The Seattle Public Library has advised library staff not to carry or use naloxone, the overdose-reversal drug sold under the brand name Narcan. As a matter of policy, the library does not stock Narcan or train workers to use it.
In an email to library staff last week, a representative from the union that represents most library employees, AFSCME 2083, wrote that “the City has been very clear that they believe Good Samaritan protections do not apply to public employees administering Narcan. In light of that liability concern, we have now been informed that any employees who administer Narcan on duty may be subject to discipline, unless they are explicitly directed to do so.”
“While these employer directives are in effect—in particular the new directive NOT to administer Narcan—Local 2083 cannot support member administration of Narcan on the job,” the email continued.
The union, which did not respond to a request for comment, sent the email to its members after an unidentified library staffer informed their boss that they were bringing Narcan to work. The drug, most commonly administered as a nasal spray, temporarily reverses the effects of an opiate overdose by blocking the effects of the opiate and causing an overdose victim to start breathing again.
“[The city attorney’s] legal guidance is that a staff member, who is in a paid capacity as Library employee, is likely not covered by the law and would subsequently expose themselves and the Library to liability for injury or death resulting from inappropriately administering Narcan.”—Seattle Public Library spokeswoman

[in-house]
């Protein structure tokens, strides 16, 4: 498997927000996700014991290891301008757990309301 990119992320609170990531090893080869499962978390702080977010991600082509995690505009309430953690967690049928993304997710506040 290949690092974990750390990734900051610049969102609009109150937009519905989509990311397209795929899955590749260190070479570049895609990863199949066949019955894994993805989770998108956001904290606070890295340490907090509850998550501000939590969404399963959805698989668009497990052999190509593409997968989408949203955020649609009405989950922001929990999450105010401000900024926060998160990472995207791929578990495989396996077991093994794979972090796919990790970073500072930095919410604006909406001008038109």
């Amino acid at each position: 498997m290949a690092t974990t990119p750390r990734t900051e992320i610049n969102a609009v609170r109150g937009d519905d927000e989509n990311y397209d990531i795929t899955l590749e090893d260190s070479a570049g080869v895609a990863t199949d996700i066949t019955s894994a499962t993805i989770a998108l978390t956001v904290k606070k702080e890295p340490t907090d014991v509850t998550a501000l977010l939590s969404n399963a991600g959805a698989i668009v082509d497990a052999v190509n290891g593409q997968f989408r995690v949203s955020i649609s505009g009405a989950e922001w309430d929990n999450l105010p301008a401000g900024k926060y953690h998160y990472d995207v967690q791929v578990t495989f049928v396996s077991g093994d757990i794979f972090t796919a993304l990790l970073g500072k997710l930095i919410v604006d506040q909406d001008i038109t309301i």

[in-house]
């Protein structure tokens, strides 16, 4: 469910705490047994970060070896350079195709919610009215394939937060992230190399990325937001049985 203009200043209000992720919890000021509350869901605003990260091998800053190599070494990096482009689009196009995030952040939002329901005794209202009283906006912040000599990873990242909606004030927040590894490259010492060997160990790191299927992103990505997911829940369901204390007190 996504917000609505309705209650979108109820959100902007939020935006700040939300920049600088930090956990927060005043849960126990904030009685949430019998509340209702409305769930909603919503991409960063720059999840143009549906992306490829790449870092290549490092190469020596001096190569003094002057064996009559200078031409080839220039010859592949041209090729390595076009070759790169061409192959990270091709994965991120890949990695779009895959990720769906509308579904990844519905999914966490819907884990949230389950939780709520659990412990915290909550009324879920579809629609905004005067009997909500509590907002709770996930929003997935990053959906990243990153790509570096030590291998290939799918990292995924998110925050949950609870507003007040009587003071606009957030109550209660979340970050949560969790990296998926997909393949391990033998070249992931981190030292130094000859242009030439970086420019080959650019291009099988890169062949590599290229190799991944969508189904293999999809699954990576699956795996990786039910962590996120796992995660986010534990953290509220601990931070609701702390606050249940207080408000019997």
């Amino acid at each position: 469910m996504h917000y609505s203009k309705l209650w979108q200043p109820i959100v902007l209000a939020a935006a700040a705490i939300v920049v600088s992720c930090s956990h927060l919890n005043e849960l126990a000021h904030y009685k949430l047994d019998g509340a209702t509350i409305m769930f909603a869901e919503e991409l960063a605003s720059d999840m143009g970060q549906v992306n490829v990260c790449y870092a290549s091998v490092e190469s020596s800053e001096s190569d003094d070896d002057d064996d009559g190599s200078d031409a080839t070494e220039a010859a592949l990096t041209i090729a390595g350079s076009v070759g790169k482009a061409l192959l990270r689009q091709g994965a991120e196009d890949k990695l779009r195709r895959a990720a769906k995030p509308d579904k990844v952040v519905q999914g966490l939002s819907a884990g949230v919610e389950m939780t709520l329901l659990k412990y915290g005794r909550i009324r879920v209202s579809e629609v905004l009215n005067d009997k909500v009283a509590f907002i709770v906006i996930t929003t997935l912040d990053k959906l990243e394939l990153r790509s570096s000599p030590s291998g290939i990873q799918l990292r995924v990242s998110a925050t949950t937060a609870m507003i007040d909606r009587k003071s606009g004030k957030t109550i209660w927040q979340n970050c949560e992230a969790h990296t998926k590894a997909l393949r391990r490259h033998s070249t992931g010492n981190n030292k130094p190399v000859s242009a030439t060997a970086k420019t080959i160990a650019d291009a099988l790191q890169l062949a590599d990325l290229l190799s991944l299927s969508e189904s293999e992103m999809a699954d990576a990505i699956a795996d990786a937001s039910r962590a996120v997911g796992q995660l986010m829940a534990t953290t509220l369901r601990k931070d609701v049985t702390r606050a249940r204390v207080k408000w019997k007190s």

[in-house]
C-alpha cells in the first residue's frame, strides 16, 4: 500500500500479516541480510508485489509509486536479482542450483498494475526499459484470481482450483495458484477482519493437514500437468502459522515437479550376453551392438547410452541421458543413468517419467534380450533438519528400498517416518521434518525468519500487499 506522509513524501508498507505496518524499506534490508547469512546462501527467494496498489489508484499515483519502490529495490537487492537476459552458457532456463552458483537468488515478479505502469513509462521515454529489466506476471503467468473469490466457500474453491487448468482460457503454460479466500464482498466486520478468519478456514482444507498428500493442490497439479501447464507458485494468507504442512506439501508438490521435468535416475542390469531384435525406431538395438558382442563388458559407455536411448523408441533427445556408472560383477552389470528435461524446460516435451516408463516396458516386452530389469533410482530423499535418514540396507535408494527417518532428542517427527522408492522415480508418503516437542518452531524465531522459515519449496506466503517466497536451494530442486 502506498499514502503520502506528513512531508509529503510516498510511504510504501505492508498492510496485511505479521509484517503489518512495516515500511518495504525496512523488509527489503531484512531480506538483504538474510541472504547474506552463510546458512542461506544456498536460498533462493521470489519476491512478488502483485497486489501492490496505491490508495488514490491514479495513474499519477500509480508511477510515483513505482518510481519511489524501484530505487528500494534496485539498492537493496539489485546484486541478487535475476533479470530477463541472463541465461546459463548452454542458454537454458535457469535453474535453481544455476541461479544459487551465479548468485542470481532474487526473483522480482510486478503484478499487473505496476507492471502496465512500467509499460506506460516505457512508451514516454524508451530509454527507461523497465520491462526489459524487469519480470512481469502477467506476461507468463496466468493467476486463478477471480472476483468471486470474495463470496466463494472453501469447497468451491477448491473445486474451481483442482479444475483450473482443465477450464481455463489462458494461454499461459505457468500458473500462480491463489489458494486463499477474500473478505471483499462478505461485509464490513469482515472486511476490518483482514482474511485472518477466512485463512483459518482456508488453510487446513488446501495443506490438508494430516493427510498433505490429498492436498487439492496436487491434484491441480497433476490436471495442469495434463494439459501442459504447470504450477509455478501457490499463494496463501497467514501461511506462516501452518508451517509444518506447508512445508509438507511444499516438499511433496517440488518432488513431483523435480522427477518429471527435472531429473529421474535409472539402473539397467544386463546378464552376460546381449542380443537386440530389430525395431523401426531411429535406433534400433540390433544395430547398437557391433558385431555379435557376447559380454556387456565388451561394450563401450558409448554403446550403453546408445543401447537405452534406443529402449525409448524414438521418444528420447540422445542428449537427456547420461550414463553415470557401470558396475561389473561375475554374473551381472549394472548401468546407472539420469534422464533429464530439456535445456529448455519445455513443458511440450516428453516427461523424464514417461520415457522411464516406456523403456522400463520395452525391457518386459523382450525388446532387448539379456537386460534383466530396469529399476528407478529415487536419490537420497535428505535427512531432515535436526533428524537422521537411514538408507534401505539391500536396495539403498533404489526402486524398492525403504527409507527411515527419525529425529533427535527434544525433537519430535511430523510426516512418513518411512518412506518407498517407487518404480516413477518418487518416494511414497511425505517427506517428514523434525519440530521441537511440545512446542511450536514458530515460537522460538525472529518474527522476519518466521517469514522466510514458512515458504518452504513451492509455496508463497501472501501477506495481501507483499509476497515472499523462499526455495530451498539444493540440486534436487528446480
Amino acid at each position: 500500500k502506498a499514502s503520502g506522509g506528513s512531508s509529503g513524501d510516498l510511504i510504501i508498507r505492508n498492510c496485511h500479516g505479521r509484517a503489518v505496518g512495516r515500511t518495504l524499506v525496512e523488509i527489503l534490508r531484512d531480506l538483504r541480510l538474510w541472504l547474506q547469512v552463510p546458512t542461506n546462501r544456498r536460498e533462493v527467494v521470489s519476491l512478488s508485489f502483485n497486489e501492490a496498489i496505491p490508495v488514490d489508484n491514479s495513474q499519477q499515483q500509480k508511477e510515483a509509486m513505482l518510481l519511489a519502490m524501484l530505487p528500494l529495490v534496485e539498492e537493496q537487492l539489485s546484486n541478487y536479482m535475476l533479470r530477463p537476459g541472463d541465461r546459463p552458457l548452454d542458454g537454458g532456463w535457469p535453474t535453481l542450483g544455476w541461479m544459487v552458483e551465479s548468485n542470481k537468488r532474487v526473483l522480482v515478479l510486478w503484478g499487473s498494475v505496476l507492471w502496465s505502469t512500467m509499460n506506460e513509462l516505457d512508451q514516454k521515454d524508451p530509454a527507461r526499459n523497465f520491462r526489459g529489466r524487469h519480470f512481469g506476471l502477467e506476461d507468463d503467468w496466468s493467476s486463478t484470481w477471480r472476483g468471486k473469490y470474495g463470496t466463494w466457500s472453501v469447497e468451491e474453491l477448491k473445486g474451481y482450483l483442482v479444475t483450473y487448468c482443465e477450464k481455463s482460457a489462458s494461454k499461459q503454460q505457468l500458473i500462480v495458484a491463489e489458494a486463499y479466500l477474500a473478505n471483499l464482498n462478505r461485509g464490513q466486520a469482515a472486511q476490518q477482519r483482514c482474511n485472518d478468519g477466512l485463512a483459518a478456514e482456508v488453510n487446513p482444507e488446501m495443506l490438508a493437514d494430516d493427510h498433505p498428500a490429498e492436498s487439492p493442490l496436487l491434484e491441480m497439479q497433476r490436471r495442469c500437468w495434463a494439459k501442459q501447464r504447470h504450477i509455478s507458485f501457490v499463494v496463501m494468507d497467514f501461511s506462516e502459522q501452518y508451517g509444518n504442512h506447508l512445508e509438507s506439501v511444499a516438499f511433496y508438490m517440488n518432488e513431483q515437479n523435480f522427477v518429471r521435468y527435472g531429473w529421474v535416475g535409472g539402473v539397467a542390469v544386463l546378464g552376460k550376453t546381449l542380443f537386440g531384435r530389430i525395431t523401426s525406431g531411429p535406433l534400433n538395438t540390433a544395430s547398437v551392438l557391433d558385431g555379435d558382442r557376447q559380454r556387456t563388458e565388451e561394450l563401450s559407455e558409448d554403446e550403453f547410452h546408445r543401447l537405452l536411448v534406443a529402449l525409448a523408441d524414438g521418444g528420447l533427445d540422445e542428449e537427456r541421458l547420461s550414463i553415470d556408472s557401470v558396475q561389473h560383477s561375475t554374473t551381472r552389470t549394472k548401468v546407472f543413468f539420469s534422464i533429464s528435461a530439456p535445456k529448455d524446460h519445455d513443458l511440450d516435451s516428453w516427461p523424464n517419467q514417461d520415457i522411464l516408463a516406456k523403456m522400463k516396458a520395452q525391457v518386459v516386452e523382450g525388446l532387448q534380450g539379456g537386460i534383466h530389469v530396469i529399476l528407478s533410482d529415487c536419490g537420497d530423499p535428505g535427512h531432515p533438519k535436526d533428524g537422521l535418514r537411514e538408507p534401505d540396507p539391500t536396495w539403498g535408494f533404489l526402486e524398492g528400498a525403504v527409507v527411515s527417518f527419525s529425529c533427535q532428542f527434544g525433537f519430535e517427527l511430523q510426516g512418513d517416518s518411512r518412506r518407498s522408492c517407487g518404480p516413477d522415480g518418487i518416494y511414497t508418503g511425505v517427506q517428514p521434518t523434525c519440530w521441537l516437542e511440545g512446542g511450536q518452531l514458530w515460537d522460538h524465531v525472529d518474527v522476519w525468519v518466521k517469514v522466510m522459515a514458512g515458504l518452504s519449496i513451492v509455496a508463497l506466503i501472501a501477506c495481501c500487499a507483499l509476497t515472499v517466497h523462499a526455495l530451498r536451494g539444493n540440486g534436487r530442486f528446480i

Washington State’s original Good Samaritan law, adopted in 1975 and amended several times since, says that “Any person, including but not limited to a volunteer provider of emergency or medical services, who without compensation or the expectation of compensation renders emergency care at the scene of an emergency … shall not be liable for civil damages resulting from any act or omission in the rendering of such emergency care.”
A separate law adopted in 2015 created a “standing order” allowing “any person or entity” to obtain a prescription for opiate reversal medication, such as Narcan, and use it for overdose reversal without threat of criminal or civil liability for administering overdose-reversal drugs or for any outcome that happen as as result.
A spokeswoman for the Seattle Public Library, Elisa Murray, said the library asked the City Attorney’s Office if library workers would be protected by the Good Samaritan laws. “Their legal guidance is that a staff member, who is in a paid capacity as Library employee, is likely not covered by the law and would subsequently expose themselves and the Library to liability for injury or death resulting from inappropriately administering Narcan.” Murray said the initial advice came from former city attorney Pete Holmes’ office and was subsequently confirmed by the office of current City Attorney Ann Davison.